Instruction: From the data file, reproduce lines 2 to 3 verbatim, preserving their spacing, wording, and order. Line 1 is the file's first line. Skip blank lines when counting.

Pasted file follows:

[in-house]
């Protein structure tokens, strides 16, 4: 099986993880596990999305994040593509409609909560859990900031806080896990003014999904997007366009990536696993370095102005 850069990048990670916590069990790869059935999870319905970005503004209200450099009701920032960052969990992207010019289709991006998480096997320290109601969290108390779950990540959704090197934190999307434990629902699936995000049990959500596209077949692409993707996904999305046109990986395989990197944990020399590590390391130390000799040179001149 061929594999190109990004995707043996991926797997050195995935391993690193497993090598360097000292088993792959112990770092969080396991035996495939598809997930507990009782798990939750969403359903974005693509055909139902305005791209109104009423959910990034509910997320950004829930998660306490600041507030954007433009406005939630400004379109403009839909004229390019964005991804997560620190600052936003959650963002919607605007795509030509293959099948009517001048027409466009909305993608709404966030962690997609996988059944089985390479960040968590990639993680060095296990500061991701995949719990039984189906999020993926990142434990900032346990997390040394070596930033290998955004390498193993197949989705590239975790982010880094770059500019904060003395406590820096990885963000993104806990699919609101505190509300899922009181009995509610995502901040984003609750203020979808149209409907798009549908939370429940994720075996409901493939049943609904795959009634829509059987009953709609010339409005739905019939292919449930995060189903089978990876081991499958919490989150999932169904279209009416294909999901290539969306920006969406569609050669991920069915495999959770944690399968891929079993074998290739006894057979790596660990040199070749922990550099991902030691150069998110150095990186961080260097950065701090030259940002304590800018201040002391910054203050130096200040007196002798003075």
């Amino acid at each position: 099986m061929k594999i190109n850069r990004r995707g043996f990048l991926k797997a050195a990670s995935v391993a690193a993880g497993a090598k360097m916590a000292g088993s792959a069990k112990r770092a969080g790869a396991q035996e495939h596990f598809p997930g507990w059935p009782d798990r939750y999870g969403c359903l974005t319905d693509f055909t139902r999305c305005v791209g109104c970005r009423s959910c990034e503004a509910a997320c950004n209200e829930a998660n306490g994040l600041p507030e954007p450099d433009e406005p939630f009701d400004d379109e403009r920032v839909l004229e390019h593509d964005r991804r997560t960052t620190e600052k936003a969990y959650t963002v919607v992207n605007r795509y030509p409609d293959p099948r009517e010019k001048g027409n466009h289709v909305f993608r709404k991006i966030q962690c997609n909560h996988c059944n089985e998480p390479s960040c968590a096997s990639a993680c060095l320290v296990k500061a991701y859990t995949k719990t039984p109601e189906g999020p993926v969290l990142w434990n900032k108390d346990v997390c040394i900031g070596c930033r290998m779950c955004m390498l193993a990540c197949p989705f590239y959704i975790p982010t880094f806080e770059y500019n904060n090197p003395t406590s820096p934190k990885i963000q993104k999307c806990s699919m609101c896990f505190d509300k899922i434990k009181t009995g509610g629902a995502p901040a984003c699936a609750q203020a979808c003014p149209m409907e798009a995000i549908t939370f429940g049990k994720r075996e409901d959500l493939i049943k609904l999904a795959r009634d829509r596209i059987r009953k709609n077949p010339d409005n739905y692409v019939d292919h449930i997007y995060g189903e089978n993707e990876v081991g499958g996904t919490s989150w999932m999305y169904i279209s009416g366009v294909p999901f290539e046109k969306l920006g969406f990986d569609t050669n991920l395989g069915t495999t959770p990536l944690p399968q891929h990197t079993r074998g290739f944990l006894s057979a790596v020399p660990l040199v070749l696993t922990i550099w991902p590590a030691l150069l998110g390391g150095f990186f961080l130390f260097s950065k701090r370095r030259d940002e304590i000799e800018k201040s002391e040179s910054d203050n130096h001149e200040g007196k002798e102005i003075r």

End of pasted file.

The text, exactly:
């Protein structure tokens, strides 16, 4: 099986993880596990999305994040593509409609909560859990900031806080896990003014999904997007366009990536696993370095102005 850069990048990670916590069990790869059935999870319905970005503004209200450099009701920032960052969990992207010019289709991006998480096997320290109601969290108390779950990540959704090197934190999307434990629902699936995000049990959500596209077949692409993707996904999305046109990986395989990197944990020399590590390391130390000799040179001149 061929594999190109990004995707043996991926797997050195995935391993690193497993090598360097000292088993792959112990770092969080396991035996495939598809997930507990009782798990939750969403359903974005693509055909139902305005791209109104009423959910990034509910997320950004829930998660306490600041507030954007433009406005939630400004379109403009839909004229390019964005991804997560620190600052936003959650963002919607605007795509030509293959099948009517001048027409466009909305993608709404966030962690997609996988059944089985390479960040968590990639993680060095296990500061991701995949719990039984189906999020993926990142434990900032346990997390040394070596930033290998955004390498193993197949989705590239975790982010880094770059500019904060003395406590820096990885963000993104806990699919609101505190509300899922009181009995509610995502901040984003609750203020979808149209409907798009549908939370429940994720075996409901493939049943609904795959009634829509059987009953709609010339409005739905019939292919449930995060189903089978990876081991499958919490989150999932169904279209009416294909999901290539969306920006969406569609050669991920069915495999959770944690399968891929079993074998290739006894057979790596660990040199070749922990550099991902030691150069998110150095990186961080260097950065701090030259940002304590800018201040002391910054203050130096200040007196002798003075």
């Amino acid at each position: 099986m061929k594999i190109n850069r990004r995707g043996f990048l991926k797997a050195a990670s995935v391993a690193a993880g497993a090598k360097m916590a000292g088993s792959a069990k112990r770092a969080g790869a396991q035996e495939h596990f598809p997930g507990w059935p009782d798990r939750y999870g969403c359903l974005t319905d693509f055909t139902r999305c305005v791209g109104c970005r009423s959910c990034e503004a509910a997320c950004n209200e829930a998660n306490g994040l600041p507030e954007p450099d433009e406005p939630f009701d400004d379109e403009r920032v839909l004229e390019h593509d964005r991804r997560t960052t620190e600052k936003a969990y959650t963002v919607v992207n605007r795509y030509p409609d293959p099948r009517e010019k001048g027409n466009h289709v909305f993608r709404k991006i966030q962690c997609n909560h996988c059944n089985e998480p390479s960040c968590a096997s990639a993680c060095l320290v296990k500061a991701y859990t995949k719990t039984p109601e189906g999020p993926v969290l990142w434990n900032k108390d346990v997390c040394i900031g070596c930033r290998m779950c955004m390498l193993a990540c197949p989705f590239y959704i975790p982010t880094f806080e770059y500019n904060n090197p003395t406590s820096p934190k990885i963000q993104k999307c806990s699919m609101c896990f505190d509300k899922i434990k009181t009995g509610g629902a995502p901040a984003c699936a609750q203020a979808c003014p149209m409907e798009a995000i549908t939370f429940g049990k994720r075996e409901d959500l493939i049943k609904l999904a795959r009634d829509r596209i059987r009953k709609n077949p010339d409005n739905y692409v019939d292919h449930i997007y995060g189903e089978n993707e990876v081991g499958g996904t919490s989150w999932m999305y169904i279209s009416g366009v294909p999901f290539e046109k969306l920006g969406f990986d569609t050669n991920l395989g069915t495999t959770p990536l944690p399968q891929h990197t079993r074998g290739f944990l006894s057979a790596v020399p660990l040199v070749l696993t922990i550099w991902p590590a030691l150069l998110g390391g150095f990186f961080l130390f260097s950065k701090r370095r030259d940002e304590i000799e800018k201040s002391e040179s910054d203050n130096h001149e200040g007196k002798e102005i003075r």